There’s a first time for everything. The Attic, or to give it its full name, the Attic Gallery Coffee Bar, occupies the floor above Monday’s Coffee Spot, Harlequin Coffee and Tea House, making this the first time that I’ve done two Coffee Spots in the same building. The churlish might argue that since they’re owned by the same person, the lovely Gordon (who doubles as head barista), and even share a website, they’re actually one Coffee Spot, spread over two floors.
I beg to differ: Harlequin and The Attic are very different places and cater to very different customers. Both serve Has Bean coffee, but that’s where the similarity ends. While Harlequin is a speciality coffee shop masquerading as a traditional tearoom, The Attic employs no such subterfuge. In fact, I’d go as far as to describe it as coffee-geek paradise. Serving excellent food. And craft beer (and now gin & tonic too).
If you’re not really a coffee geek and are just looking for superb coffee in relaxing surroundings, then The Attic, with its comfortable sofas and lovely atmosphere, ticks those boxes too. However, just make sure you come on the right days: it’s only open Thursday to Saturday!
You can read more of my thoughts after the gallery.
As well as being two Coffee Spots in one building, The Attic’s a two-in-one itself: lovely coffee shop, plus coffee-geek heaven. Or, if you include food, three-in-one. Or four-in-one, counting alcohol, or five-in-one if you consider gin separately from craft beer.
As a coffee shop alone, The Attic’s well worth climbing two (fairly steep) flights of stairs for. The counter, in front of you as you enter, occupies most of the back half of the room, which is to your right. In a little nook by the counter, with a bench against the back wall, there’s a table, plus two chairs.
Immediately to your left, its back to you, is a three-seat sofa, with coffee table and four chairs opposite. Beyond this, against the wall, another three-seater, again with coffee table and chairs, occupies a prime spot by the first of two windows.
The second window, to its right, has another coffee table, a row of three chairs on either side. Between this and the counter are two pairs of tables, and, against the far wall, there’s a two-person table and a small bar with padded stools. There’s plenty of natural light, plus a generous selection of spots, with lights above the bar.
I’m always delighted when somewhere serving great coffee is open in the evenings. If there’s great food, that’s a welcome bonus. I had the veggie platter: proper Wensleydale, mature Cheddar, French Bree, hummus, olives, two house chutneys (tomato + regular), salad and artisan bread. The chutneys were very sweet, the cheese excellent. The Bree, in particular, was outstanding. The Wensleydale, medium-hard and so creamy, was the first I’ve really liked!
Despite this, The Attic, for me, is all about coffee. The menu, with its focus on the beans, is central: six single-origins are complimented by “the revolver”, a regularly-rotating blend or single-origin serving as the house-espresso (during my visit, “Kraftwerk”, an exclusive blend roasted for the Tour de France). Bean selected, there’s then a discussion about preparation methods: espresso, Aeropress, Kalita Wave, Chemex (for sharing). Reminiscent of Dublin’s 3FE, the key is engagement, having a conversation with the customer, but without crossing the boundary where he/she becomes uncomfortable.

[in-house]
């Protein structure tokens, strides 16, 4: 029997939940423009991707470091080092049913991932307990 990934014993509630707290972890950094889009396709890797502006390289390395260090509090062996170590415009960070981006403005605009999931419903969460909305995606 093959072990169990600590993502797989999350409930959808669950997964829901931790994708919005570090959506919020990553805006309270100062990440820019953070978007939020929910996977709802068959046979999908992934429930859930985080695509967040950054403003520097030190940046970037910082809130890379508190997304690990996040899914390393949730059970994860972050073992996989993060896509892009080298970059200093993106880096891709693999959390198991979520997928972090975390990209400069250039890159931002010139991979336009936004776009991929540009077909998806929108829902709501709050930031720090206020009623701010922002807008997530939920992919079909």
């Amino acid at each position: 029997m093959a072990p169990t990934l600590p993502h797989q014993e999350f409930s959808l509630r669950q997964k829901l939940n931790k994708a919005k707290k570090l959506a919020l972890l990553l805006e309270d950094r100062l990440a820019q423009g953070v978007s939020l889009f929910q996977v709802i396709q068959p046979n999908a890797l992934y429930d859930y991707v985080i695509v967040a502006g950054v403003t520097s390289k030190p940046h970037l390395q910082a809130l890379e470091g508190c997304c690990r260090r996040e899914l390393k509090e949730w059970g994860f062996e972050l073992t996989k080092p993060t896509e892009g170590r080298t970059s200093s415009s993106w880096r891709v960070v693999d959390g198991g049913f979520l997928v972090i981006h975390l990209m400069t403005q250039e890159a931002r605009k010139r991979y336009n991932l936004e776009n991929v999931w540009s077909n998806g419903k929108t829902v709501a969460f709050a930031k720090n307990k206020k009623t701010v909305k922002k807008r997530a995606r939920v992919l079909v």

When it comes to actually making the coffee, there’s an Anfim grinder for espresso (“the revolver”), while an EK43 handles the single-origins and decaf, grinding for any method, including espresso. The ultimate goal is consistency, achieved through volumetrics and repeatable processes.
After extensive consultation with Gordon, I tried the Tanzania Burka Natural, which was superb as an espresso. Smooth and sweet, it went down a treat without a hint of bitterness or acidity. I followed that with a flat white, using Has Bean’s regular decaf, which came strongly through the (amazingly steamed) milk. I took half an hour to drink it and it held its structure throughout, while tasting just as good cold as it did when hot!
The highlight was the couple of hours spent talking with Gordon, where his passion for everything, including the food and alcohol, shone through. The Attic/Harlequin is a continuing journey, starting in 2006 when Gordon took the business over. Moving into speciality coffee a year later, The Attic opened in 2011. Gordon’s now looking at more late-night opening and, since my visit, has added gin & tonic alongside the craft beer.
Who knows what comes next? Visit and find out for yourself!
August 2015: Since my visit in the summer of 2014, Gordon has re-arranged the furniture in The Attic. You can see some of the new layout in the gallery.
|2 KING’S SQUARE • YORK • YO1 8BH|
|http://harlequinyork.com||+44 (0) 1904 630 631|
|Monday||CLOSED||Roaster||Has Bean (espresso + filter)|
|Tuesday||CLOSED||Seating||Tables, Bar, Sofas|
|Thursday||12:00 – 18:00||Service||Order at Counter|
|Friday||12:00 – 20:00||Cards||Mastercard, Visa (£0.30 under £15)|
|Saturday||12:00 – 20:00||Wifi||Free (with code)|
|Chain||No||Visits||21st June 2014, 23rd August 2015|
A special shout-out, by the way, to Aaron and Brittany, a lovely American couple I met at The Attic. Living in Manchester, they were on a quick trip over the Pennines to check out the York coffee scene :-).
You can find out what fellow coffee blogger Alison made of the Attic over on Black Coffee and Other Stories).
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